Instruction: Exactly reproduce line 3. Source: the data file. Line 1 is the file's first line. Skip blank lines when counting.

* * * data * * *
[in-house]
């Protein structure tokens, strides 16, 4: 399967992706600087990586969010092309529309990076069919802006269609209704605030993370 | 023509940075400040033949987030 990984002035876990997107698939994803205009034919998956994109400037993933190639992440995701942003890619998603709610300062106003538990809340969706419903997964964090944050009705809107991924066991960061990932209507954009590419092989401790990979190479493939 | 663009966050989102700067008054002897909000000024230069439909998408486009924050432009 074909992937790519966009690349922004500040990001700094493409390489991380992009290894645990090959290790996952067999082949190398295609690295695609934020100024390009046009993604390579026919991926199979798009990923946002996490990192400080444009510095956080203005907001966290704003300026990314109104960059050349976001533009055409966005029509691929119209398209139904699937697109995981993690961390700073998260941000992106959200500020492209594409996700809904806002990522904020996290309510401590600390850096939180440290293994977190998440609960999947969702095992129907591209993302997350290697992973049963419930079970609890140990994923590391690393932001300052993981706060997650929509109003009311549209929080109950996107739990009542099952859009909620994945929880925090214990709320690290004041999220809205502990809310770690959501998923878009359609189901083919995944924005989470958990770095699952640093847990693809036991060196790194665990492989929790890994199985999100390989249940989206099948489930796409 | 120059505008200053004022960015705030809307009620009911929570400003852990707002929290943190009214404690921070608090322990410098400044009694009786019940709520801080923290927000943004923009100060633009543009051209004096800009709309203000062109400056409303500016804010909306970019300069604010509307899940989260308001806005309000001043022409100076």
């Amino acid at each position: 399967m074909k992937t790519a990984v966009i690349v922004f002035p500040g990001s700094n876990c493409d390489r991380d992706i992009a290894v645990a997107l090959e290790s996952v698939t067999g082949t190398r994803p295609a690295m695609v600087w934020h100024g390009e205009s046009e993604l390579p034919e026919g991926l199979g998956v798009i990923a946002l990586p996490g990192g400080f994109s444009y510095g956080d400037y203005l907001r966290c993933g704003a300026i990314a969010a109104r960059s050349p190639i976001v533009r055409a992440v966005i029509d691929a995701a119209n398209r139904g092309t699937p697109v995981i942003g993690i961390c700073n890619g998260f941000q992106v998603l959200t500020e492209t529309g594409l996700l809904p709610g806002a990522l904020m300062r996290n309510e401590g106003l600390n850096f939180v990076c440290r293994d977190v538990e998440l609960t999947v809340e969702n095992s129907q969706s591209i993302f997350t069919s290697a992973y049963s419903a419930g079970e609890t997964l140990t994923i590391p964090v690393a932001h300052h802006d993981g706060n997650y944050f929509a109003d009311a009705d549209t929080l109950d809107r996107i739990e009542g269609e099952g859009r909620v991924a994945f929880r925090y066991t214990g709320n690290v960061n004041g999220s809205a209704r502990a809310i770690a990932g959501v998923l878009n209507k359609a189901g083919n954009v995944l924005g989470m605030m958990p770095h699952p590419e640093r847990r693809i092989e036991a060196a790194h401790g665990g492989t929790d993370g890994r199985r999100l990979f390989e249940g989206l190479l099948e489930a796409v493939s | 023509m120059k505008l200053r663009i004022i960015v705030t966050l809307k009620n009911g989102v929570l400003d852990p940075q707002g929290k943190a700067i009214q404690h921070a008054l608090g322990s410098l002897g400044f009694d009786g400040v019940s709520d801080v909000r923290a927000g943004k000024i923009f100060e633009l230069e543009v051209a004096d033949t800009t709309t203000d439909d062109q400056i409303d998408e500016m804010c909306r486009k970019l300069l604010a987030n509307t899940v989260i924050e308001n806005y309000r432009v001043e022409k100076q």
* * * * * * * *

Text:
């Amino acid at each position: 399967m074909k992937t790519a990984v966009i690349v922004f002035p500040g990001s700094n876990c493409d390489r991380d992706i992009a290894v645990a997107l090959e290790s996952v698939t067999g082949t190398r994803p295609a690295m695609v600087w934020h100024g390009e205009s046009e993604l390579p034919e026919g991926l199979g998956v798009i990923a946002l990586p996490g990192g400080f994109s444009y510095g956080d400037y203005l907001r966290c993933g704003a300026i990314a969010a109104r960059s050349p190639i976001v533009r055409a992440v966005i029509d691929a995701a119209n398209r139904g092309t699937p697109v995981i942003g993690i961390c700073n890619g998260f941000q992106v998603l959200t500020e492209t529309g594409l996700l809904p709610g806002a990522l904020m300062r996290n309510e401590g106003l600390n850096f939180v990076c440290r293994d977190v538990e998440l609960t999947v809340e969702n095992s129907q969706s591209i993302f997350t069919s290697a992973y049963s419903a419930g079970e609890t997964l140990t994923i590391p964090v690393a932001h300052h802006d993981g706060n997650y944050f929509a109003d009311a009705d549209t929080l109950d809107r996107i739990e009542g269609e099952g859009r909620v991924a994945f929880r925090y066991t214990g709320n690290v960061n004041g999220s809205a209704r502990a809310i770690a990932g959501v998923l878009n209507k359609a189901g083919n954009v995944l924005g989470m605030m958990p770095h699952p590419e640093r847990r693809i092989e036991a060196a790194h401790g665990g492989t929790d993370g890994r199985r999100l990979f390989e249940g989206l190479l099948e489930a796409v493939s | 023509m120059k505008l200053r663009i004022i960015v705030t966050l809307k009620n009911g989102v929570l400003d852990p940075q707002g929290k943190a700067i009214q404690h921070a008054l608090g322990s410098l002897g400044f009694d009786g400040v019940s709520d801080v909000r923290a927000g943004k000024i923009f100060e633009l230069e543009v051209a004096d033949t800009t709309t203000d439909d062109q400056i409303d998408e500016m804010c909306r486009k970019l300069l604010a987030n509307t899940v989260i924050e308001n806005y309000r432009v001043e022409k100076q």